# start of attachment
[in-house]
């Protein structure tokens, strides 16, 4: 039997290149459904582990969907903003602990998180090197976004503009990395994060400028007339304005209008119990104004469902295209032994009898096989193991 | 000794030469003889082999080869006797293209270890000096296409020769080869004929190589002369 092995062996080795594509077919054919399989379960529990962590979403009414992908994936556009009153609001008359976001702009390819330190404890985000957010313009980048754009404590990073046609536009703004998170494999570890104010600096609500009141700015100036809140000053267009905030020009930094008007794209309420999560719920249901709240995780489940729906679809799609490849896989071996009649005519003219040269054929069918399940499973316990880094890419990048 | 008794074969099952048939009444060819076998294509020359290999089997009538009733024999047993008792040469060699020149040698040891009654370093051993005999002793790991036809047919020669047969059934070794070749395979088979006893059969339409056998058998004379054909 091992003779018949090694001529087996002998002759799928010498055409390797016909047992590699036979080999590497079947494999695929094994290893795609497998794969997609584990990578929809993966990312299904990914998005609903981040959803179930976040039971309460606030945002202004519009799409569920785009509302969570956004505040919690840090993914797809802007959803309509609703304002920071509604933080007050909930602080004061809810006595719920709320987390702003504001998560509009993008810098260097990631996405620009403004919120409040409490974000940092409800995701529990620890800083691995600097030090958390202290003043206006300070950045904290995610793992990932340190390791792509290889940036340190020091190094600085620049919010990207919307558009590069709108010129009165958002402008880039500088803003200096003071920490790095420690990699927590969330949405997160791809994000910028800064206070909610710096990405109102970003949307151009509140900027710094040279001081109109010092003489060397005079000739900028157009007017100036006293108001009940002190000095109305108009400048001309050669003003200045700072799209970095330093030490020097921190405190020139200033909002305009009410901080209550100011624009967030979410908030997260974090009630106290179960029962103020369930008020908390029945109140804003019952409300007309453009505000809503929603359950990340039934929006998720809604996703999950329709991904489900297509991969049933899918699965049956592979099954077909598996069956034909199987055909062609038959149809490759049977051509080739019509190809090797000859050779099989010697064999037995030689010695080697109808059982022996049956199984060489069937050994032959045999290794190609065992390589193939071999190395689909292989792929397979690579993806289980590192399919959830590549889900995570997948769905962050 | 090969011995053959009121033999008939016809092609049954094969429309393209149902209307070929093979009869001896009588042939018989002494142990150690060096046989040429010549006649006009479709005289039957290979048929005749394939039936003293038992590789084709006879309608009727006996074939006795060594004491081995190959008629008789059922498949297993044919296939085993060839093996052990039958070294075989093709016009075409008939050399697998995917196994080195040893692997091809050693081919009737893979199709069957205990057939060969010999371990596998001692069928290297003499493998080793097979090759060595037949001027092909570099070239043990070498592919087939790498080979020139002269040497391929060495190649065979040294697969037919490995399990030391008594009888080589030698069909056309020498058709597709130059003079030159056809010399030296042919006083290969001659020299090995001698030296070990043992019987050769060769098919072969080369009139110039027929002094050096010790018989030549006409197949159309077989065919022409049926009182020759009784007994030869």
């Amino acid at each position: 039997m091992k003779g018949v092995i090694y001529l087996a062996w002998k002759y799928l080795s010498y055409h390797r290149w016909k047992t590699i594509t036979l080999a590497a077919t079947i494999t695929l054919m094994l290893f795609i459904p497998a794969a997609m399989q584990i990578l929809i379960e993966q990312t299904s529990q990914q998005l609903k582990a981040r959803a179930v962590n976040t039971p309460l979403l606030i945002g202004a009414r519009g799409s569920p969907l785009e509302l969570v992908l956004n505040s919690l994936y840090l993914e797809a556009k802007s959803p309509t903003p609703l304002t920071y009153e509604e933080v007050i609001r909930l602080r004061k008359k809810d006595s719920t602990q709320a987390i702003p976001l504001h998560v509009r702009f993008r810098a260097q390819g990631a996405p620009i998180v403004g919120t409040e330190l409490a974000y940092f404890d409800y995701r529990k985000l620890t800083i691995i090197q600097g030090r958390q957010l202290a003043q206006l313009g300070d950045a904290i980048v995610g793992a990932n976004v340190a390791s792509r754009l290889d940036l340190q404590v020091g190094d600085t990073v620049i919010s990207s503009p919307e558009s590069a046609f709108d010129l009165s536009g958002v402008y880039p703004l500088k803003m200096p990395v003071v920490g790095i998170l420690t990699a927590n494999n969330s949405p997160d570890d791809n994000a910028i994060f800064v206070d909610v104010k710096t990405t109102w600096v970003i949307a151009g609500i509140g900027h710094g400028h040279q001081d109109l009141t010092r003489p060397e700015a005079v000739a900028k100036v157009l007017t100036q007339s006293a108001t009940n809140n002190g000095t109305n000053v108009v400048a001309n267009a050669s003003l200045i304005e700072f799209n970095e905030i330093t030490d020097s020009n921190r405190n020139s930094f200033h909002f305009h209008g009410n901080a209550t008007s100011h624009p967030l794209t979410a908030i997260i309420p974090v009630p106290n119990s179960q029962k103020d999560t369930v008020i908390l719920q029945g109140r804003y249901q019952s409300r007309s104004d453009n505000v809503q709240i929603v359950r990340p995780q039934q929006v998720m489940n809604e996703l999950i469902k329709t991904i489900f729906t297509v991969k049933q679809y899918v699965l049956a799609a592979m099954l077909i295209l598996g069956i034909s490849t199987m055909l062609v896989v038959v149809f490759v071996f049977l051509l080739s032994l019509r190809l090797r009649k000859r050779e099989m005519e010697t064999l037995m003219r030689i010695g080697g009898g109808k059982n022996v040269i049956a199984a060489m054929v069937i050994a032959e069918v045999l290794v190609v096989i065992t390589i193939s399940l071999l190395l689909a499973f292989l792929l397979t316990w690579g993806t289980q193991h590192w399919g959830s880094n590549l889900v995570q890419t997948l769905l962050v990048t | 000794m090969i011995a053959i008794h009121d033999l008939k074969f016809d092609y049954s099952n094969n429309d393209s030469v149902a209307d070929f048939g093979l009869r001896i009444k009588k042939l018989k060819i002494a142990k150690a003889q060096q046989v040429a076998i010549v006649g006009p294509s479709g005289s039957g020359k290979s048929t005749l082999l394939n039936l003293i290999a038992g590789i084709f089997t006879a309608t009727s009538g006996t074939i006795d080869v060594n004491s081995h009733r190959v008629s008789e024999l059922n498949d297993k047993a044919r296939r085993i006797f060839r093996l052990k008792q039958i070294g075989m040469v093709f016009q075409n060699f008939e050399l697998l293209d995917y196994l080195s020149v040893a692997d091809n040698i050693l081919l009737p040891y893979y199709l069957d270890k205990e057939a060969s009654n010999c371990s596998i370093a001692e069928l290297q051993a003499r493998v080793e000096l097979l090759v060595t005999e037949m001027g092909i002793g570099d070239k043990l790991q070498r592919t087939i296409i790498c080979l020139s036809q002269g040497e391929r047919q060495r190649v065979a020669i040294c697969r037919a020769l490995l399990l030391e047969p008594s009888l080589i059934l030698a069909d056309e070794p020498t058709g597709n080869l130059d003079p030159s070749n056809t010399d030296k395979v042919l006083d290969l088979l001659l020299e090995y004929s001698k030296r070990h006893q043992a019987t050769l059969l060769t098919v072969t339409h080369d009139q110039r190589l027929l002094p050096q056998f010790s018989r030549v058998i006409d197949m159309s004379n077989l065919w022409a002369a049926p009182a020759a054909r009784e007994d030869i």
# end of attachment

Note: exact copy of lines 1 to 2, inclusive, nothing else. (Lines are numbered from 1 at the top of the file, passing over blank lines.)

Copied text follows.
[in-house]
């Protein structure tokens, strides 16, 4: 039997290149459904582990969907903003602990998180090197976004503009990395994060400028007339304005209008119990104004469902295209032994009898096989193991 | 000794030469003889082999080869006797293209270890000096296409020769080869004929190589002369 092995062996080795594509077919054919399989379960529990962590979403009414992908994936556009009153609001008359976001702009390819330190404890985000957010313009980048754009404590990073046609536009703004998170494999570890104010600096609500009141700015100036809140000053267009905030020009930094008007794209309420999560719920249901709240995780489940729906679809799609490849896989071996009649005519003219040269054929069918399940499973316990880094890419990048 | 008794074969099952048939009444060819076998294509020359290999089997009538009733024999047993008792040469060699020149040698040891009654370093051993005999002793790991036809047919020669047969059934070794070749395979088979006893059969339409056998058998004379054909 091992003779018949090694001529087996002998002759799928010498055409390797016909047992590699036979080999590497079947494999695929094994290893795609497998794969997609584990990578929809993966990312299904990914998005609903981040959803179930976040039971309460606030945002202004519009799409569920785009509302969570956004505040919690840090993914797809802007959803309509609703304002920071509604933080007050909930602080004061809810006595719920709320987390702003504001998560509009993008810098260097990631996405620009403004919120409040409490974000940092409800995701529990620890800083691995600097030090958390202290003043206006300070950045904290995610793992990932340190390791792509290889940036340190020091190094600085620049919010990207919307558009590069709108010129009165958002402008880039500088803003200096003071920490790095420690990699927590969330949405997160791809994000910028800064206070909610710096990405109102970003949307151009509140900027710094040279001081109109010092003489060397005079000739900028157009007017100036006293108001009940002190000095109305108009400048001309050669003003200045700072799209970095330093030490020097921190405190020139200033909002305009009410901080209550100011624009967030979410908030997260974090009630106290179960029962103020369930008020908390029945109140804003019952409300007309453009505000809503929603359950990340039934929006998720809604996703999950329709991904489900297509991969049933899918699965049956592979099954077909598996069956034909199987055909062609038959149809490759049977051509080739019509190809090797000859050779099989010697064999037995030689010695080697109808059982022996049956199984060489069937050994032959045999290794190609065992390589193939071999190395689909292989792929397979690579993806289980590192399919959830590549889900995570997948769905962050 | 090969011995053959009121033999008939016809092609049954094969429309393209149902209307070929093979009869001896009588042939018989002494142990150690060096046989040429010549006649006009479709005289039957290979048929005749394939039936003293038992590789084709006879309608009727006996074939006795060594004491081995190959008629008789059922498949297993044919296939085993060839093996052990039958070294075989093709016009075409008939050399697998995917196994080195040893692997091809050693081919009737893979199709069957205990057939060969010999371990596998001692069928290297003499493998080793097979090759060595037949001027092909570099070239043990070498592919087939790498080979020139002269040497391929060495190649065979040294697969037919490995399990030391008594009888080589030698069909056309020498058709597709130059003079030159056809010399030296042919006083290969001659020299090995001698030296070990043992019987050769060769098919072969080369009139110039027929002094050096010790018989030549006409197949159309077989065919022409049926009182020759009784007994030869």